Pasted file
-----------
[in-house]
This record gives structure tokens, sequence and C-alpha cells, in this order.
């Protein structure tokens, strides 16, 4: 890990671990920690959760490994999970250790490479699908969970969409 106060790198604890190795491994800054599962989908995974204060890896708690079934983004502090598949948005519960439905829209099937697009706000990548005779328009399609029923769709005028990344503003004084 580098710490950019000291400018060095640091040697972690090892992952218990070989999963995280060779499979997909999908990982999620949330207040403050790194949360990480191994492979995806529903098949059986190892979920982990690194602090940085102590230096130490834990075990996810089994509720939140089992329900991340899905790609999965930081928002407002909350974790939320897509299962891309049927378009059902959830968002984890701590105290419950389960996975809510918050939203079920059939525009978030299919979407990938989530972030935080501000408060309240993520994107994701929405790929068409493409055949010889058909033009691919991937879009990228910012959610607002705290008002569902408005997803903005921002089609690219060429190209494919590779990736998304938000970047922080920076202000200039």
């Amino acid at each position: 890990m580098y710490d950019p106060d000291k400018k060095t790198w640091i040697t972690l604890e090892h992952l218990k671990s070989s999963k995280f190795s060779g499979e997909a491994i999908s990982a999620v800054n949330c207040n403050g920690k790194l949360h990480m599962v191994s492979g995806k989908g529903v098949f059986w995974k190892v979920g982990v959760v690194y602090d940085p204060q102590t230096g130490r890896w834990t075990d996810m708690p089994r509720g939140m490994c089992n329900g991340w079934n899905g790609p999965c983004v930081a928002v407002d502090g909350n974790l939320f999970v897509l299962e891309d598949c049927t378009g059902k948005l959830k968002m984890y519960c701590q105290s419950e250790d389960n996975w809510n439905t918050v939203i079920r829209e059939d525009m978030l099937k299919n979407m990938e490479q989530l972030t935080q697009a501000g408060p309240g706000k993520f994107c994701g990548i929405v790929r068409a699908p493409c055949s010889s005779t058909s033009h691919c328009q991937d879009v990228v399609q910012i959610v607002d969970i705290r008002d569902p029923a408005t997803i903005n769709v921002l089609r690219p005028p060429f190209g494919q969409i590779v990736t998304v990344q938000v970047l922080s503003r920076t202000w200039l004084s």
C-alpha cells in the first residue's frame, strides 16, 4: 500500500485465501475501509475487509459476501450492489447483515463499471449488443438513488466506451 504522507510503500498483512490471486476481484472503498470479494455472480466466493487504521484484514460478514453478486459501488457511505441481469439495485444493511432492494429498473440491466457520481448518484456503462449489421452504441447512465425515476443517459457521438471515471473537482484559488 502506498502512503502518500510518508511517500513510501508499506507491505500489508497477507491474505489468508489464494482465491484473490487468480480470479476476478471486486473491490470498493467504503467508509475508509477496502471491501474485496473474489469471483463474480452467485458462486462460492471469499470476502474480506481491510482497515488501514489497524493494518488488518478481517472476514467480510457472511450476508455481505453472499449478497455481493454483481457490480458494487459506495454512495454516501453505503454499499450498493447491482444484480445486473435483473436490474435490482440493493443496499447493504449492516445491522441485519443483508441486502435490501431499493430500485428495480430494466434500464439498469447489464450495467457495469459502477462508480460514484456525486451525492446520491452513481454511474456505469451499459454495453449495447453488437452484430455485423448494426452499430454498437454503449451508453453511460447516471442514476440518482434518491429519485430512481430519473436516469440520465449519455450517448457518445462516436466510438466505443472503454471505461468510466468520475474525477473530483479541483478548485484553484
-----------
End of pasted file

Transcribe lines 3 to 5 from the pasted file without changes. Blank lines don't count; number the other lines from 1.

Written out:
């Protein structure tokens, strides 16, 4: 890990671990920690959760490994999970250790490479699908969970969409 106060790198604890190795491994800054599962989908995974204060890896708690079934983004502090598949948005519960439905829209099937697009706000990548005779328009399609029923769709005028990344503003004084 580098710490950019000291400018060095640091040697972690090892992952218990070989999963995280060779499979997909999908990982999620949330207040403050790194949360990480191994492979995806529903098949059986190892979920982990690194602090940085102590230096130490834990075990996810089994509720939140089992329900991340899905790609999965930081928002407002909350974790939320897509299962891309049927378009059902959830968002984890701590105290419950389960996975809510918050939203079920059939525009978030299919979407990938989530972030935080501000408060309240993520994107994701929405790929068409493409055949010889058909033009691919991937879009990228910012959610607002705290008002569902408005997803903005921002089609690219060429190209494919590779990736998304938000970047922080920076202000200039």
């Amino acid at each position: 890990m580098y710490d950019p106060d000291k400018k060095t790198w640091i040697t972690l604890e090892h992952l218990k671990s070989s999963k995280f190795s060779g499979e997909a491994i999908s990982a999620v800054n949330c207040n403050g920690k790194l949360h990480m599962v191994s492979g995806k989908g529903v098949f059986w995974k190892v979920g982990v959760v690194y602090d940085p204060q102590t230096g130490r890896w834990t075990d996810m708690p089994r509720g939140m490994c089992n329900g991340w079934n899905g790609p999965c983004v930081a928002v407002d502090g909350n974790l939320f999970v897509l299962e891309d598949c049927t378009g059902k948005l959830k968002m984890y519960c701590q105290s419950e250790d389960n996975w809510n439905t918050v939203i079920r829209e059939d525009m978030l099937k299919n979407m990938e490479q989530l972030t935080q697009a501000g408060p309240g706000k993520f994107c994701g990548i929405v790929r068409a699908p493409c055949s010889s005779t058909s033009h691919c328009q991937d879009v990228v399609q910012i959610v607002d969970i705290r008002d569902p029923a408005t997803i903005n769709v921002l089609r690219p005028p060429f190209g494919q969409i590779v990736t998304v990344q938000v970047l922080s503003r920076t202000w200039l004084s």
C-alpha cells in the first residue's frame, strides 16, 4: 500500500485465501475501509475487509459476501450492489447483515463499471449488443438513488466506451 504522507510503500498483512490471486476481484472503498470479494455472480466466493487504521484484514460478514453478486459501488457511505441481469439495485444493511432492494429498473440491466457520481448518484456503462449489421452504441447512465425515476443517459457521438471515471473537482484559488 502506498502512503502518500510518508511517500513510501508499506507491505500489508497477507491474505489468508489464494482465491484473490487468480480470479476476478471486486473491490470498493467504503467508509475508509477496502471491501474485496473474489469471483463474480452467485458462486462460492471469499470476502474480506481491510482497515488501514489497524493494518488488518478481517472476514467480510457472511450476508455481505453472499449478497455481493454483481457490480458494487459506495454512495454516501453505503454499499450498493447491482444484480445486473435483473436490474435490482440493493443496499447493504449492516445491522441485519443483508441486502435490501431499493430500485428495480430494466434500464439498469447489464450495467457495469459502477462508480460514484456525486451525492446520491452513481454511474456505469451499459454495453449495447453488437452484430455485423448494426452499430454498437454503449451508453453511460447516471442514476440518482434518491429519485430512481430519473436516469440520465449519455450517448457518445462516436466510438466505443472503454471505461468510466468520475474525477473530483479541483478548485484553484